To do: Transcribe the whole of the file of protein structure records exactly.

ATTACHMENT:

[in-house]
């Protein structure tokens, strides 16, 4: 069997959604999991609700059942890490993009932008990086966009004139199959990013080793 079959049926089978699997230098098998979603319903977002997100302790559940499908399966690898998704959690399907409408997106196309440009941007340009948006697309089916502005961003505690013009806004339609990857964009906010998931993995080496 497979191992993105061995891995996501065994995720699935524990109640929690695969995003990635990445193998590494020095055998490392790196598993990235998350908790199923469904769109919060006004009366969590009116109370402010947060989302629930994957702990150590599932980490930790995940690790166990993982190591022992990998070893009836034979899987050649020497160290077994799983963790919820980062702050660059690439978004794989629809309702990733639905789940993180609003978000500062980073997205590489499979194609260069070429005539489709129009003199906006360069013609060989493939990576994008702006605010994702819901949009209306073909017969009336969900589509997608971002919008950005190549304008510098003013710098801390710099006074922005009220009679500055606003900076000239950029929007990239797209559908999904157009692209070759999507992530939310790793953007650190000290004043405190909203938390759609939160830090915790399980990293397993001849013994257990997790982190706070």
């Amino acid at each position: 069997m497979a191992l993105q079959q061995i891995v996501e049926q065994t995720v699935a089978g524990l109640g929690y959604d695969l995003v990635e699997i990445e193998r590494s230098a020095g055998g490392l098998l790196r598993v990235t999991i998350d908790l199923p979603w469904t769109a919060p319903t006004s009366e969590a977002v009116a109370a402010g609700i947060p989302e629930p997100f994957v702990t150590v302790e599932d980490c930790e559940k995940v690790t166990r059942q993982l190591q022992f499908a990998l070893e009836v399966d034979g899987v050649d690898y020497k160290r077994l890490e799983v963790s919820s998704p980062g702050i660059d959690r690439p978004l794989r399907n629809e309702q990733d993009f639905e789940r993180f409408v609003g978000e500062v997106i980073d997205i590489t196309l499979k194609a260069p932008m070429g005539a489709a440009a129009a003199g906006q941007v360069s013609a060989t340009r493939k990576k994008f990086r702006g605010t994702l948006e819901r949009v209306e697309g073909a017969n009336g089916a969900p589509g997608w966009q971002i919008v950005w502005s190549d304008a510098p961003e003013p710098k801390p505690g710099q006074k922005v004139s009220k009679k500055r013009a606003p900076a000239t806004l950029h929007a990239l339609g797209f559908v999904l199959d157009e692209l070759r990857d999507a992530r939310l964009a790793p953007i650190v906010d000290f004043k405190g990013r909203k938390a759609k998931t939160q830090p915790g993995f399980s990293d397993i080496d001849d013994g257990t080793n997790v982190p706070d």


[in-house]
């Protein structure tokens, strides 16, 4: 069997959604999991609700059942890490993009932008990086966009004139199959990013080793 079959049926089978699997230098098998979603319903977002997100302790559940499908399966690898998704959690399907409408997106196309440009941007340009948006697309089916502005961003505690013009806004339609990857964009906010998931993995080496 497979191992993105061995891995996501065994995720699935524990109640929690695969995003990635990445193998590494020095055998490392790196598993990235998350908790199923469904769109919060006004009366969590009116109370402010947060989302629930994957702990150590599932980490930790995940690790166990993982190591022992990998070893009836034979899987050649020497160290077994799983963790919820980062702050660059690439978004794989629809309702990733639905789940993180609003978000500062980073997205590489499979194609260069070429005539489709129009003199906006360069013609060989493939990576994008702006605010994702819901949009209306073909017969009336969900589509997608971002919008950005190549304008510098003013710098801390710099006074922005009220009679500055606003900076000239950029929007990239797209559908999904157009692209070759999507992530939310790793953007650190000290004043405190909203938390759609939160830090915790399980990293397993001849013994257990997790982190706070």
């Amino acid at each position: 069997m497979a191992l993105q079959q061995i891995v996501e049926q065994t995720v699935a089978g524990l109640g929690y959604d695969l995003v990635e699997i990445e193998r590494s230098a020095g055998g490392l098998l790196r598993v990235t999991i998350d908790l199923p979603w469904t769109a919060p319903t006004s009366e969590a977002v009116a109370a402010g609700i947060p989302e629930p997100f994957v702990t150590v302790e599932d980490c930790e559940k995940v690790t166990r059942q993982l190591q022992f499908a990998l070893e009836v399966d034979g899987v050649d690898y020497k160290r077994l890490e799983v963790s919820s998704p980062g702050i660059d959690r690439p978004l794989r399907n629809e309702q990733d993009f639905e789940r993180f409408v609003g978000e500062v997106i980073d997205i590489t196309l499979k194609a260069p932008m070429g005539a489709a440009a129009a003199g906006q941007v360069s013609a060989t340009r493939k990576k994008f990086r702006g605010t994702l948006e819901r949009v209306e697309g073909a017969n009336g089916a969900p589509g997608w966009q971002i919008v950005w502005s190549d304008a510098p961003e003013p710098k801390p505690g710099q006074k922005v004139s009220k009679k500055r013009a606003p900076a000239t806004l950029h929007a990239l339609g797209f559908v999904l199959d157009e692209l070759r990857d999507a992530r939310l964009a790793p953007i650190v906010d000290f004043k405190g990013r909203k938390a759609k998931t939160q830090p915790g993995f399980s990293d397993i080496d001849d013994g257990t080793n997790v982190p706070d």